3) When I turned 30 my hair went curly. was straight, with a slight wave if it got longer. Now, when I get out of the shower in the morning it looks like I've just gotten a perm. It takes a good 30-45 mins with a flatiron to tame the mane. But, I prefer curl to gray so I'm not complaining too hard. :D

4) My husband is 10 years older than me and is the baby of his family. So I have nieces and nephews who are older than me, a brother in law who is older than my father, and a mother in law who is the same age as my grandmother. I'm also my husband's second wife, so I have step kids who are the same age as my youngest brother and my children are the same age as my mother in law's great grandchildren. It makes family get togethers interesting lol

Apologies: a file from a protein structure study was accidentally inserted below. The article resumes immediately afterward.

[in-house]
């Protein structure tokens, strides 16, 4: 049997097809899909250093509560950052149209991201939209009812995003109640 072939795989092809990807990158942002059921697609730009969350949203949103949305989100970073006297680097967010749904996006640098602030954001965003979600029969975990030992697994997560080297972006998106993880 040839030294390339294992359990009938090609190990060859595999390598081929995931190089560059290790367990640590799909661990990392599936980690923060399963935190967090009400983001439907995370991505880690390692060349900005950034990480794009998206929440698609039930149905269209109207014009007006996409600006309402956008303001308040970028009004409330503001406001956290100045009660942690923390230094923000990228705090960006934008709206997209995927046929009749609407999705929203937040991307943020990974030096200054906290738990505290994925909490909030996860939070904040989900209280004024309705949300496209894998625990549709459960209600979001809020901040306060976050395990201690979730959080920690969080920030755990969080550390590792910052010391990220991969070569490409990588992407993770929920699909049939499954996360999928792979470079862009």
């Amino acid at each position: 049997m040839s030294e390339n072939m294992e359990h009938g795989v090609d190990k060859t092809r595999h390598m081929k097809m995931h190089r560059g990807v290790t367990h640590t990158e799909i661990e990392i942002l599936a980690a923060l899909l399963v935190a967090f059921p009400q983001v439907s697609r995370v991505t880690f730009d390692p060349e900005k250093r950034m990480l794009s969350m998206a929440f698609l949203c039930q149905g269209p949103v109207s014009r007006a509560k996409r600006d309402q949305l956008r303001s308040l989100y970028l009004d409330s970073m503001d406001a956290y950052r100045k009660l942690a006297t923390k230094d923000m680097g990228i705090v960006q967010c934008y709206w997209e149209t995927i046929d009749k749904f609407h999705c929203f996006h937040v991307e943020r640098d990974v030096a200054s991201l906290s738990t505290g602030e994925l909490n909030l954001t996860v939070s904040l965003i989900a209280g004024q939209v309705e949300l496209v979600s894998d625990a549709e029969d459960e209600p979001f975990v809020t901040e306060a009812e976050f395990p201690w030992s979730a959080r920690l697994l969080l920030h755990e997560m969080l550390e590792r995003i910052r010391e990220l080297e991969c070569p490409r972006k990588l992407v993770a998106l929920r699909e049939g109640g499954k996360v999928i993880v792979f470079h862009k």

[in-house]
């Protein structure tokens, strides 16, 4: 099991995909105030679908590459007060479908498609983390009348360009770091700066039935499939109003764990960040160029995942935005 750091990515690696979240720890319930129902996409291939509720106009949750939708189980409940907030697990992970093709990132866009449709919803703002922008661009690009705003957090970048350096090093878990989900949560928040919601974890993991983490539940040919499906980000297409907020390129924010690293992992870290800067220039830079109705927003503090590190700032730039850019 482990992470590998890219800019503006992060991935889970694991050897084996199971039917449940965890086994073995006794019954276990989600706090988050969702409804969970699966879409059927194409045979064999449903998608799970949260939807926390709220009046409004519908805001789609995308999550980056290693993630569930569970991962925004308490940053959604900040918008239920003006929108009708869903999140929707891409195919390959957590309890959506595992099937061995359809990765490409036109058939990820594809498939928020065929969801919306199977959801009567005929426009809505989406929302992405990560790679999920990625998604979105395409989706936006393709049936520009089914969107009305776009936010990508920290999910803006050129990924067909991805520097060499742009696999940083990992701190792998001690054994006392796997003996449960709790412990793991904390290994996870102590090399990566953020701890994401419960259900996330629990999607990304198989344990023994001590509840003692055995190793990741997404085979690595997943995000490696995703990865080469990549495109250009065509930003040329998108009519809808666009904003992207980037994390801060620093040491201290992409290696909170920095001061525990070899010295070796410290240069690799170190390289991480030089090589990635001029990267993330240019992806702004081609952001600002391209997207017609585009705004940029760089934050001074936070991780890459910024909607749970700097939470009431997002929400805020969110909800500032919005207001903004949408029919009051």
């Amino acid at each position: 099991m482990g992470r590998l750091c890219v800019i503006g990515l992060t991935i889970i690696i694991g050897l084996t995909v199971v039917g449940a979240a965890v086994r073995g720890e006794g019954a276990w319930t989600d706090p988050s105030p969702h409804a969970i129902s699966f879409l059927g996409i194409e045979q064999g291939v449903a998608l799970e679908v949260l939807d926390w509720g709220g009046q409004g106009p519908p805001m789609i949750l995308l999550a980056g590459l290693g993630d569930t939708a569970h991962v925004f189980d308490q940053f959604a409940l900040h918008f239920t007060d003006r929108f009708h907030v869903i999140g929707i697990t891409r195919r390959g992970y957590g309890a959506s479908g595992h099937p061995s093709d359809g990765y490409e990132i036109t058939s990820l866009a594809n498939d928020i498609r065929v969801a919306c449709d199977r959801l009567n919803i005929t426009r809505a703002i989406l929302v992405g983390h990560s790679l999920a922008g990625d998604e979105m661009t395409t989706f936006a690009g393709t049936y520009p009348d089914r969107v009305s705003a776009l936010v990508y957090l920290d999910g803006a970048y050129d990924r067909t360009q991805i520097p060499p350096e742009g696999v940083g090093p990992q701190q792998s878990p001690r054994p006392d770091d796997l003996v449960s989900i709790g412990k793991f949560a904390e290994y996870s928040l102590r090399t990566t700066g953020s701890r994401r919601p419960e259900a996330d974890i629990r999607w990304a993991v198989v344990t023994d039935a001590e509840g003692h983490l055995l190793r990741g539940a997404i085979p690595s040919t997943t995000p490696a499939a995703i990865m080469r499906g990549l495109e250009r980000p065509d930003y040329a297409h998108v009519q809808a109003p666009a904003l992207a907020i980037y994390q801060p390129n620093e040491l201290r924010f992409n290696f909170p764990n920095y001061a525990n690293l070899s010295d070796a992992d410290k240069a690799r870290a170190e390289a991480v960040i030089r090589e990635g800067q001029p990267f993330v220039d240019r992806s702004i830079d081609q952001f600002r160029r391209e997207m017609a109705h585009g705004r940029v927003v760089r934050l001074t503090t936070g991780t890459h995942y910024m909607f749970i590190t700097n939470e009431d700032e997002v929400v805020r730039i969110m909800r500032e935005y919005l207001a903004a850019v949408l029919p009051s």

5) It took 4 schools and 7 years to get my bachelors degree. I moved a lot...kept losing credits...all that good stuff :D I like living in different places but I wouldn't recommend trying to graduate from college that way.

6) One of the reasons I fell in love with my husband was because of his heritage. I had just finished reading Diana Gabaldon's Outlander series (about a time traveling woman who falls in love with a Scottish warrior). I found out Tom's last name was McLean and that his grandfather had immigrated from Scotland and immediately handed over my phone number :D

7) I like watching period movies - not for the history (my BS is in history...the inaccuracies tend to bug me) but because of the big poofy dresses. I would really love a closet full of those gorgeous monstrosities and a thousand costume balls to wear them to :)